Our real narrow money index continues to decline and is sending an increasingly bearish cyclical signal for the global economy and commodity prices. Our real narrow money index has now declined for 4 months running and is now tracking below 7% for the first time since October 2010.
Our leading indicator for China has turned down further which adds to the impression of an overall weak turn in Chinese growth. We would still term the turning point as intact, but all components of our leading indicator recently came in with negative readings.
Short-leading indicators for the US and global economy continue to show very strong signals mainly driven by low credit spreads and strong stock market performance.
The US economy is currently marked by weak manufacturing, but with a housing market showing signs of a sustainable recovery. However, the Fed is focused on the job market, leaving the option open for more quantitative easing if it doesn’t begin to materially improve (which is highly unlikely in the near term)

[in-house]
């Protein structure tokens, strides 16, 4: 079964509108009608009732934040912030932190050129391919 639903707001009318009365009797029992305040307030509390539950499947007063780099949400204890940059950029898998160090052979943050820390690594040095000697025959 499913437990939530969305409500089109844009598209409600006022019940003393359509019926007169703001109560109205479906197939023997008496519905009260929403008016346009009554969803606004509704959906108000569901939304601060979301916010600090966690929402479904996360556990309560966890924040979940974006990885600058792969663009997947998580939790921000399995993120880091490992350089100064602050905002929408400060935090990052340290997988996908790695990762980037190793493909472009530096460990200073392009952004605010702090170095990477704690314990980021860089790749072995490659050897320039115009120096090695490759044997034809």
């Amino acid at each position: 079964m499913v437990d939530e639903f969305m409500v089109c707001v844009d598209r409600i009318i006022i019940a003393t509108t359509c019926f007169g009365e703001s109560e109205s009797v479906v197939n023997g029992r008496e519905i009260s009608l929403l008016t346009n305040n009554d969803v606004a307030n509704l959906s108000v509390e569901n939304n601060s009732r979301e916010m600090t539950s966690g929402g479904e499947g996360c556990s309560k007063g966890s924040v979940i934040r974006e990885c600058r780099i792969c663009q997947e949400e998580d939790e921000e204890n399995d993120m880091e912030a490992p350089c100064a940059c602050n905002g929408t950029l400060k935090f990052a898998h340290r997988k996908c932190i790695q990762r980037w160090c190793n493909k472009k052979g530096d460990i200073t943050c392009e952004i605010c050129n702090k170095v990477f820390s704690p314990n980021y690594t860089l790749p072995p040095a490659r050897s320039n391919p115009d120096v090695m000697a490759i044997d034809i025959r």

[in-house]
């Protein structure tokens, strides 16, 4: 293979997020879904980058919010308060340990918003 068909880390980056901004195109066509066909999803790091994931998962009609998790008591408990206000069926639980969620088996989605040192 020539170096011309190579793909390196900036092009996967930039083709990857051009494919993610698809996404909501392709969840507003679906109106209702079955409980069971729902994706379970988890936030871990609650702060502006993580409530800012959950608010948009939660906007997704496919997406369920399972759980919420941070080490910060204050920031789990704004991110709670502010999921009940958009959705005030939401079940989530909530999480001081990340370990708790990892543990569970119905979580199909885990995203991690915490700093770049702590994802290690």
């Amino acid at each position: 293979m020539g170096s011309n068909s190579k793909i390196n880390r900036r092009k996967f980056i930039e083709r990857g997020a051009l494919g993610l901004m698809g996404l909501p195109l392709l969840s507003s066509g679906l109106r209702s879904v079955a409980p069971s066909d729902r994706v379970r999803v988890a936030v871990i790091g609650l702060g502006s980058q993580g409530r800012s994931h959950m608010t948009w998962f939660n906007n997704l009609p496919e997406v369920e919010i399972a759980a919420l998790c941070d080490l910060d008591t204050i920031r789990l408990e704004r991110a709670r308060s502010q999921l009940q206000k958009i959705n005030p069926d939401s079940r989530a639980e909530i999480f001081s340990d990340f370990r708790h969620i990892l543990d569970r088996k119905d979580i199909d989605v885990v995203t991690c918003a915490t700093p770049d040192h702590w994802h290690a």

So far the recovery in output, income and employment following the 2008/09 recession has been the weakest on record with only industrial activity appearing to buck the trend. Most remarkably, however, is the steady decline in post-recession expansions of employment and personal income growth. In the US, these have fallen since 1982, but have currently hit a new low point.